Habib University’s academic programs and its faculty continually design courses to encourage students to become aware and comprehend, analyze, and approach the past, present and future in a unique manner.
One of the elective courses introduced this semester, ‘The Unwritten Epic: Reading the Partition in Fiction and Film,’ has been enjoyably educational and brought about a change of mind-set in students.
Taught by instructor Dr. Asif Aslam Farrukhi, the course explores the historical events of 1947 and thereafter through novels and films focusing on various aspects of the continuing saga of rupture and disarray in South Asia.
The events of 1947 and the emergence of separate states is discussed as a part of a longer process leading to 1971 and other events across South Asia, with focus on selected fictions of Manto, Qurratulain Hyder, Attia Hossain, Khushwant Singh, Bapsi Sidhhwa and Bisham Sahini; and selected films.
According to students, the course instructor “always makes sure that we not only read unconventional scholarly work, but also meet and/or talk to the scholars, thereby making us aware of not only the context of the work but also the workings of the scholarly mind. These discussions, in turn, add a nuanced layer to our understanding of the work and make us think in a dimension in which we have seldom thought.”
During one of the classes, Pakistani journalist Mr. Ghazi Salahuddin was invited by Dr. Asif, as a guest speaker. Besides being a journalist, Mr. Salahuddin is a writer, literary figure and scholar of political science. He has written various analytical columns, both in Urdu and English, in the News International, Jang and has often appeared in Geo Television for independent commentary on Pakistan’s current affairs.
During an exceptionally lively and entertaining session with Mr. Salahuddin, the students not only listened to his stories attentively, but so did he in turn listen to the students, absorbing their point of views. Rather than a one-sided ‘lecture class’, it was more of a highly engaging Q&A session from both.
Another session of the same course was blessed by acclaimed writer and social analyst Ms. Zaheda Hina, also invited by Dr. Asif. Ms. Zaheda wrote her first story when she was only nine years old. She was associated with the Daily Jang from 1988 until 2005, when she moved to the Daily Express, Pakistan. She has also worked for Radio Pakistan, BBC Urdu and Voice of America. She has written more than two thousand journalistic articles, while many of her short stories have been translated into English, Bengali, Hindi and Marathi.
Who Are We? Why Are We So Interested in Studying the Partition?
The following blog was written by Nazish Rizwan, Junior at HU’s School of Arts, Humanities & Social Sciences (AHSS), majoring in Social Development & Policy (SDP), Class of 2018.
“Who are we? Why are we so interested in studying the Partition?”
These were the first questions Urvashi Butalia asked the class, which really got me thinking how did we come to harness so much of our emotional and intellectual attachment to the topic.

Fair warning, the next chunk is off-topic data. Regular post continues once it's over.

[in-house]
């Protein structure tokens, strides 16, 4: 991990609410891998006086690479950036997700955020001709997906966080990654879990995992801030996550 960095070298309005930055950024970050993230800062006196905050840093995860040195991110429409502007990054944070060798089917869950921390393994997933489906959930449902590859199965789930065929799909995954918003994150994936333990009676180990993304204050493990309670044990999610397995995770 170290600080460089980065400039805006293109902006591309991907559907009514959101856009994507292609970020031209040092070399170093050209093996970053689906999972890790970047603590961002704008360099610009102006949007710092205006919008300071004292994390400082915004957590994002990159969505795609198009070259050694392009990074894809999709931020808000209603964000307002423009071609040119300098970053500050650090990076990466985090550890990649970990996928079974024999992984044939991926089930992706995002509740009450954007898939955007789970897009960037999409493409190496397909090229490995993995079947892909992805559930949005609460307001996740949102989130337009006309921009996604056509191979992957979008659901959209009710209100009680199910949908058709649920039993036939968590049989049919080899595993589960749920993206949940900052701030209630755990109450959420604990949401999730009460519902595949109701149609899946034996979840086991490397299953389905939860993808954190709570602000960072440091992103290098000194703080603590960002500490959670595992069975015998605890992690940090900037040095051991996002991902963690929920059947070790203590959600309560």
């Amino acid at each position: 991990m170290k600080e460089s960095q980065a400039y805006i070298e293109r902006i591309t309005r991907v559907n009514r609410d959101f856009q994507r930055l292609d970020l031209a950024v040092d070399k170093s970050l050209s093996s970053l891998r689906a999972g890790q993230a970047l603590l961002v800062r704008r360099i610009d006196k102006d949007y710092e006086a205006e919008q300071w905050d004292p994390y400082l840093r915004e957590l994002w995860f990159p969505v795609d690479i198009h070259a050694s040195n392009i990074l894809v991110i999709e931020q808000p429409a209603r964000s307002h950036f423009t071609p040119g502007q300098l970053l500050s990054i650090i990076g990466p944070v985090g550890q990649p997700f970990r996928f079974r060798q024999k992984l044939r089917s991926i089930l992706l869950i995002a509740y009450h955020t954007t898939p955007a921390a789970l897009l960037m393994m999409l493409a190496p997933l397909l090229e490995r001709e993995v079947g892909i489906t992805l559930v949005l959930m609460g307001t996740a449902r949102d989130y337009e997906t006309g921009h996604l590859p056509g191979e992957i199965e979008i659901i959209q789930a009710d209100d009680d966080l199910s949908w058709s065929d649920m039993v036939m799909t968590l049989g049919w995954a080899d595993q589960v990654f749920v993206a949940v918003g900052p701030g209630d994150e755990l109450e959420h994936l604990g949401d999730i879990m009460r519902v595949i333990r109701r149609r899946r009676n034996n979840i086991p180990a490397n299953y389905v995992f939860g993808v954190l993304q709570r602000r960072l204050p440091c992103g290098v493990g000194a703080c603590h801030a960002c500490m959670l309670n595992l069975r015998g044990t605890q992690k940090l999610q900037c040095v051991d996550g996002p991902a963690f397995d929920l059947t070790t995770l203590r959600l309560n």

As part of Habib University’s elective course ‘The Unwritten Epic: Reading the Partition in Fiction and Film’, we were blessed with the privilege to indulge in an hour long Skype conversation with the brilliant author and historian Urvashi Butalia, who joined us from India.
Parts of her book ‘The Other side of Silence’, were discussed at length during previous class discussions led by my colleague Fatin Nawaz, giving us goosebumps and another reason to acknowledge the terrifying realities of the partition which are gradually being forgotten by generations under the popularity of state-sponsored textbooks that elucidate only the high-politics of the great divide.
Butalia answered the primary question she posed in the beginning herself by highlighting the importance of the low-politics, the intimate associations one has with such an event, the strength of stories that make up an individual’s experience and that ultimately they are equally important in defining how the partition should be read and remembered. It is easy to be reminded of a linear and hard lined set of events every August that project the partition as something inevitable; and so learning new things about it is tough and humbling in many ways.
Several students shared their own final research projects for the course with her, including the methodological issues they were facing in conducting the research, looking for guidance and a curiosity whether a similar sentiment regarding a facet of partition existed in India. For every question posed, she eloquently answered stringing together alternative ways to humanize our primary methods of research by focusing on building trust and connections with the people instead of posing direct questions. She also helped students with providing books, references and narrating her own stories relating to the partition.
I would like to thank our course instructor Dr. Asif Aslam Farrukhi who always makes sure that we not only read unconventional scholarly work, but also meet and/or talk to the scholars, thereby making us aware of not only the context of the work but also the workings of the scholarly mind. These discussions, in turn, add a nuanced layer to our understanding of the work and make us think in a dimension in which we have seldom thought.
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